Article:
Because of the unexpected good weather at yesterday's paris-Roubaix, many teams and riders adjusted their equipment selections, making this year's race rather less of a festival of unusual and super-tough gear than usual
In fact, the majority of the Specialized-sponsored Quick Step and Gerolsteiner team riders set off on rather stock-looking S-Works Roubaix SL frames, including eventual winner Tom Boonen. We would imagine that they were probably reinforced with additional carbon plies as is usual with the big Belgian and the geometry almost certainly mimicked that of his usual Tarmac SL2. The shock-absorbing Zertz inserts were clearly in place front and rear.
As expected, though, both sets of team machines were primarily outfitted with traditional box-section aluminum tubular wheels with Quick Step running rarely seen (and fat) FMB tubulars. Boonen’s gearing was along the lines of most of the other riders in the field with a 53/46T combination up front and a tight 11-23T cassette.
As rumored, Team High Road’s George Hincapie passed over his special road-'cross hybrid creation in favor of his more familiar Giant TCR Advanced SL Team, complete with tight tire clearances and more aggressive handling.
Hincapie also started out with a pair of carbon fiber deep-section HED Stinger tubular wheels and he stuck with at least the front one all the way through to the finish line. Most importantly, though, it was reported that Hincapie’s standard road machine simply fit and felt better and he apparently didn’t want to stray away from what was familiar for such an important day. Hincapie ended up with another high finish in ninth but sadly, the cobblestone trophy escapes his grasp for yet another year.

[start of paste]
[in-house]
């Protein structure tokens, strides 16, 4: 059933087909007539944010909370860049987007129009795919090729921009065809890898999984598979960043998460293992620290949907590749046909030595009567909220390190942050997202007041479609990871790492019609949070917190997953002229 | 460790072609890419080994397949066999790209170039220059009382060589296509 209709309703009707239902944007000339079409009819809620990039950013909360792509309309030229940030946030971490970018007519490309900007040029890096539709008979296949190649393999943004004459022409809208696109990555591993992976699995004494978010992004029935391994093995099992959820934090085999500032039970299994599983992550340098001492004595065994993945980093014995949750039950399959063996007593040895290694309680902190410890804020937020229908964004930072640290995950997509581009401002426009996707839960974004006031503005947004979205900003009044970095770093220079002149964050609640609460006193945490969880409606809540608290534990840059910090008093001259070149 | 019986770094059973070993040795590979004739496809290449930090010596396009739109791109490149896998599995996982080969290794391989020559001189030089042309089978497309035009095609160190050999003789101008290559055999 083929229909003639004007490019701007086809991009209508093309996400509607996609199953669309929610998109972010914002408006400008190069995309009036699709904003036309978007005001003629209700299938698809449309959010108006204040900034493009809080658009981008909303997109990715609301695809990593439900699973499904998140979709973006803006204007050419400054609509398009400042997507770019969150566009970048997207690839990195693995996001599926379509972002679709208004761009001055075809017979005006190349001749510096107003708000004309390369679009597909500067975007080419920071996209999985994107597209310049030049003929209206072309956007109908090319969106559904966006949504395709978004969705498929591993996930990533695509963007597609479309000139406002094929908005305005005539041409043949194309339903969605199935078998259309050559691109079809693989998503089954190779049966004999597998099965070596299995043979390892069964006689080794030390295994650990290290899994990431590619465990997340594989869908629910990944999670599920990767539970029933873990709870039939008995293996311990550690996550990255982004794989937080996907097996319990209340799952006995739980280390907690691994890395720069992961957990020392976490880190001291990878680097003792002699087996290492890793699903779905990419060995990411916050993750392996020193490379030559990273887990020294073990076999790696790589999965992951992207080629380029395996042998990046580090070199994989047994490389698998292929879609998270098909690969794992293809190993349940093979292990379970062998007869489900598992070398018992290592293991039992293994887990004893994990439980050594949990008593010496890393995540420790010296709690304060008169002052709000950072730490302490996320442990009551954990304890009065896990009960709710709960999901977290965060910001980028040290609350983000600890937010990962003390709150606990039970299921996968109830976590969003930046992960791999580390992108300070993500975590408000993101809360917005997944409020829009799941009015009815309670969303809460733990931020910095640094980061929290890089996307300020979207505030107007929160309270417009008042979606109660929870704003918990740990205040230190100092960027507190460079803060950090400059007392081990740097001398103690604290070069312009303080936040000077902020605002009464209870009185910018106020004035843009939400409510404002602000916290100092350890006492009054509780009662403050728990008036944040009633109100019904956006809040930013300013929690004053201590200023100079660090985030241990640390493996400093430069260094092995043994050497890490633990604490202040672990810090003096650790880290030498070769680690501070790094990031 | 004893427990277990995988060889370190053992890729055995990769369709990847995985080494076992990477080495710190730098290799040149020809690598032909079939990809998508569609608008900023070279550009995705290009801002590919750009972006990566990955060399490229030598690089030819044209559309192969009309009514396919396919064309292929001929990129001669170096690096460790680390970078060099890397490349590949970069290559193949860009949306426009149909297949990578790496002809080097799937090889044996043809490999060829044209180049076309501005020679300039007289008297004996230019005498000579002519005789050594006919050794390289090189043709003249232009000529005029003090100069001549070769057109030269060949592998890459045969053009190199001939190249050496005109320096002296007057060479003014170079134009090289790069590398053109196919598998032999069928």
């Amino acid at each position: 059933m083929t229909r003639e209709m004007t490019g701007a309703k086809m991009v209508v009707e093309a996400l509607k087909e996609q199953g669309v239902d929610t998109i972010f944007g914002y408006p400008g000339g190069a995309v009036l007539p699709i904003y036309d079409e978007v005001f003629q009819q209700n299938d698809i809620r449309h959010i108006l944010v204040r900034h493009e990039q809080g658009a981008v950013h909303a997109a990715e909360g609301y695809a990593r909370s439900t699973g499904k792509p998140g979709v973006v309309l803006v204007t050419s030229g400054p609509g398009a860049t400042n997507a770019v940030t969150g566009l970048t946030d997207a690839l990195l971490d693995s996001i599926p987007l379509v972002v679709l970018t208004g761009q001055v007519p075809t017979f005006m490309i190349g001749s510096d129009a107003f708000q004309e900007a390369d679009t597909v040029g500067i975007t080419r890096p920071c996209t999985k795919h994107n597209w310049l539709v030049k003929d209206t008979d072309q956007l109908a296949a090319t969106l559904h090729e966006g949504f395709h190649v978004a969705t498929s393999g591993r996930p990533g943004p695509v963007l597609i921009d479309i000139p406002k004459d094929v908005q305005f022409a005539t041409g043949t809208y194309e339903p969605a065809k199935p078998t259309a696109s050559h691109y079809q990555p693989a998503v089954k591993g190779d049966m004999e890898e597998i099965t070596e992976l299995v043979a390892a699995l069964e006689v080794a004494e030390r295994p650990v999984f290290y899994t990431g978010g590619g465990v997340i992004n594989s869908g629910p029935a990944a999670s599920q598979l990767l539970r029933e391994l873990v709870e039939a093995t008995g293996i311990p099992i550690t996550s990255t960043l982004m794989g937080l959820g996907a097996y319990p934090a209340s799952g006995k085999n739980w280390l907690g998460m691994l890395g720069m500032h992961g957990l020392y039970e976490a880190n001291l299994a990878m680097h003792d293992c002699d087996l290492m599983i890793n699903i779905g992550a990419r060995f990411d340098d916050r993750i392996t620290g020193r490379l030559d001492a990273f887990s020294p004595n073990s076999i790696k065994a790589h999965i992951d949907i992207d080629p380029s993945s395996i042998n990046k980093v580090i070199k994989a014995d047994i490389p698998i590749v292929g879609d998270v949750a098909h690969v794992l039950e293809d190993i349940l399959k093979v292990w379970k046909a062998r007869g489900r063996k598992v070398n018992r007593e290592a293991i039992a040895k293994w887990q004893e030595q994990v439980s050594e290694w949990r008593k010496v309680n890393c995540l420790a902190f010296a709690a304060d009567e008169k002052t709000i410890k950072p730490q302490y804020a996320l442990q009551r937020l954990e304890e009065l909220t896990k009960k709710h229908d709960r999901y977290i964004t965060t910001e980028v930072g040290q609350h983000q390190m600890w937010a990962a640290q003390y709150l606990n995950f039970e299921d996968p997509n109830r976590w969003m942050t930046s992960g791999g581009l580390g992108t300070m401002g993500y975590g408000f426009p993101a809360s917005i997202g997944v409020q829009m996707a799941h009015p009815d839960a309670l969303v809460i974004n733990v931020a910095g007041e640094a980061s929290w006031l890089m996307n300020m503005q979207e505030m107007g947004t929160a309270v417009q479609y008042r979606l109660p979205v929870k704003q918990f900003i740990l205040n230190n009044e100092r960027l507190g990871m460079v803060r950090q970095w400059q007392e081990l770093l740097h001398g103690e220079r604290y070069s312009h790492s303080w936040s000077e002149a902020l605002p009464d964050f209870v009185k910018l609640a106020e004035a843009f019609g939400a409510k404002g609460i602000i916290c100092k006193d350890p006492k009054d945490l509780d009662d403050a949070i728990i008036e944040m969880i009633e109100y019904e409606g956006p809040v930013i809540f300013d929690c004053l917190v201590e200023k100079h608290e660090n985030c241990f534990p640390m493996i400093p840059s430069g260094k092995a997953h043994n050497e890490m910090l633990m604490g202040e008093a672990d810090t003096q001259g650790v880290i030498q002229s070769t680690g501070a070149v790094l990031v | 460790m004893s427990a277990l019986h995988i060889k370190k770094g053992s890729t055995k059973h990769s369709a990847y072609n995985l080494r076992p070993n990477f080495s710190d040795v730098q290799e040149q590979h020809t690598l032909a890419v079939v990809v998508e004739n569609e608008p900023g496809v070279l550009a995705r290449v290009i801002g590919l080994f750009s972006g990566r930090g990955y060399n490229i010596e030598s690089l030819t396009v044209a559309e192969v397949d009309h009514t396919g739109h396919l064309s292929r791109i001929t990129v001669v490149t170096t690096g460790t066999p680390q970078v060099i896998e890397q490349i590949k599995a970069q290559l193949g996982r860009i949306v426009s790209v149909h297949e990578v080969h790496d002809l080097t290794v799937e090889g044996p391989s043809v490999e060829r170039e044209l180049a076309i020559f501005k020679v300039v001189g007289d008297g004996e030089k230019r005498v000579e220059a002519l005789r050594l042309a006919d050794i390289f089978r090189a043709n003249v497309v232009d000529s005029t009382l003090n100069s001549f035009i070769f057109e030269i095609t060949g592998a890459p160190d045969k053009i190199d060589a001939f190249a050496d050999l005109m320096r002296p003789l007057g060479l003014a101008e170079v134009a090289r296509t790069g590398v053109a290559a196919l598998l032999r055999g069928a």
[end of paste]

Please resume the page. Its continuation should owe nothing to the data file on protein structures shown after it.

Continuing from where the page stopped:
Similarly, Liquigas star Filippo Pozzato already had his designated Paris-Roubaix ride all settled in just hours before the race but decided to revert to the custom painted Cannondale SuperSix he used in Milano-Sanremo last month, at least for the first 100km or so at which point the team made plans for a bike change.
Pippo’s machine was decidedly standard with few, if any, concessions made for the cobbles. The deep-section carbon tubulars were wrapped with decidedly narrow 23mm Vittoria tubulars, there was no additional padding on his handlebar, and the bar tops were free of any supplemental brake levers.
As it turns out, though, the second bike wasn’t actually all that different anyway. The bars were still single-wrapped (with rather thin fi’zi:k tape, no less), there were still no extra brake levers (Pozzato was one of the first to use them in the past), and the rims were still carbon tubulars. The rim profile was far shallower on that bike, though, and tires were upsized to significantly fatter 27mm-wide Vittoria Special Pavè TT tubulars.
2004 Paris-Roubaix winner Magnus Backstedt (Slipstream-Chipotle) is undoubtedly hard on equipment yet his bike (and the bikes of his teammates) was rife with carbon fiber. Moreover, they weren’t even the special machines that team sponsor Felt had created just for Paris-Roubaix as evidenced by the tight clearances front and rear and standard Shimano Dura-Ace brake calipers.
Surprisingly, the team also decided to go with Zipp carbon tubular wheels across the board, including a rear 404 and a slightly shallower 303 up front. Team mechanics fitted those wheels with Vittoria Pavé EVO-CG tires in 24mm and 27mm casing widths front and rear, respectively. Rear wheels were also built around the team’s usual PowerTap SL 2.4 hubs across the board.